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[Time Stamp: 00:00] In 1985, cameras were lowered through the annular space between the core support assembly and the reactor vessel wall.
[Time Stamp: 00:07] On the way down, the visible external surfaces of the core support assembly were inspected to see if any structural damage occurred.
[Time Stamp: 00:15] Not only was there no damage of any kind visible on the core support assembly, there was little or no debris accumulation in this region.
[Time Stamp: 00:23] In the lower head region, however, piles of rubble-like debris were found.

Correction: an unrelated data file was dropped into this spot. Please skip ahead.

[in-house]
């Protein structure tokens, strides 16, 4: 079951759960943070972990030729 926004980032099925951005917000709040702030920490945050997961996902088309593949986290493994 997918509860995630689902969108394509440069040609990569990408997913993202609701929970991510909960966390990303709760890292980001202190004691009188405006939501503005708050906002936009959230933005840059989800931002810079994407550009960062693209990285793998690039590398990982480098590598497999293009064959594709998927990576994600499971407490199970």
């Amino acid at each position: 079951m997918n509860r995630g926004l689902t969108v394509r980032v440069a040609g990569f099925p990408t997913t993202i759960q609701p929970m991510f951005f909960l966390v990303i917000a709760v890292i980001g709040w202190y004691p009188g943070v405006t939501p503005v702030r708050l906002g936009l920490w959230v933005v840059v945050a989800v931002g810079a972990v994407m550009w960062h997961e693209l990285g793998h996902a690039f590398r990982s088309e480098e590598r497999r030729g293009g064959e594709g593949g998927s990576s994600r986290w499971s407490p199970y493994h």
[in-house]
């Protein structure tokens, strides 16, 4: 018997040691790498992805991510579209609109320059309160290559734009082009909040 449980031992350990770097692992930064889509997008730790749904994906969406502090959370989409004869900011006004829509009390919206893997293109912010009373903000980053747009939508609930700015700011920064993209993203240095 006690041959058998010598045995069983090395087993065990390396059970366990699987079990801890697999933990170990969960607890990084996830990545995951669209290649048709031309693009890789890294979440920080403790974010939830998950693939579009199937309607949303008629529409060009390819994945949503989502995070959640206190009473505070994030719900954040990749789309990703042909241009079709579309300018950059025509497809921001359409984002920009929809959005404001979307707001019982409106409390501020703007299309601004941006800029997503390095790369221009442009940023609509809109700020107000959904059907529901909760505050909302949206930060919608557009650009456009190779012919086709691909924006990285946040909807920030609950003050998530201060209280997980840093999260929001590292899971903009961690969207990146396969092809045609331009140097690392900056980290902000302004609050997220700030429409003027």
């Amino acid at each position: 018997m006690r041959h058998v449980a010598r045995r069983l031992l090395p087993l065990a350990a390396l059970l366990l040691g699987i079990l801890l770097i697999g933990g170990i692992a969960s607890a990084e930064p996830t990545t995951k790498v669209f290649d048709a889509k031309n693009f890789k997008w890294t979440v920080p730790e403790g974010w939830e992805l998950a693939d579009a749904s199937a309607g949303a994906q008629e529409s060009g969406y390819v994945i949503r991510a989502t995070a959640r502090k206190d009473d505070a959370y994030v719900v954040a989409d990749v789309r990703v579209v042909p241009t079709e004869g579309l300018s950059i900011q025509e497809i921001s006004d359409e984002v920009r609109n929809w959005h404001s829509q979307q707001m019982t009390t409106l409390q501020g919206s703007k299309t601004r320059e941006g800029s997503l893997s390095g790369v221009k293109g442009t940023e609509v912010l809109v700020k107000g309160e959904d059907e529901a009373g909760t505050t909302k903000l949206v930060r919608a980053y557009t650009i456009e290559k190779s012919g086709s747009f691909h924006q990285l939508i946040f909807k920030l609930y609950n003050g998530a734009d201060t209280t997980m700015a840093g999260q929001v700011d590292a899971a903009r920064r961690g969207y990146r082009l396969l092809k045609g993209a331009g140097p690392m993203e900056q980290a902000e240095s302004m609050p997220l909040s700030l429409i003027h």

[Time Stamp: 00:28] It was estimated that there are ten to twenty tons of rubble in the lower head.
[Time Stamp: 00:33] Also visible was debris hanging down through some of the flow holes in the flow distributor head.
[Time Stamp: 00:40] The material appears to have been molten and possibly fractured on cooling.
[Time Stamp: 00:44] On the North side of the lower head was found a wall of debris, standing fifteen inches high and over five feet wide.
[Time Stamp: 00:54] The second inspection path put a camera right in the center of the lower head.
[Time Stamp: 00:59] During the core bore operation, a camera was lowered all the way through the lower CSA and the flow distributor head into the lower head region.
[Time Stamp: 01:08] The debris in the center of the lower head was granular and was piled up almost to the flow distributor head.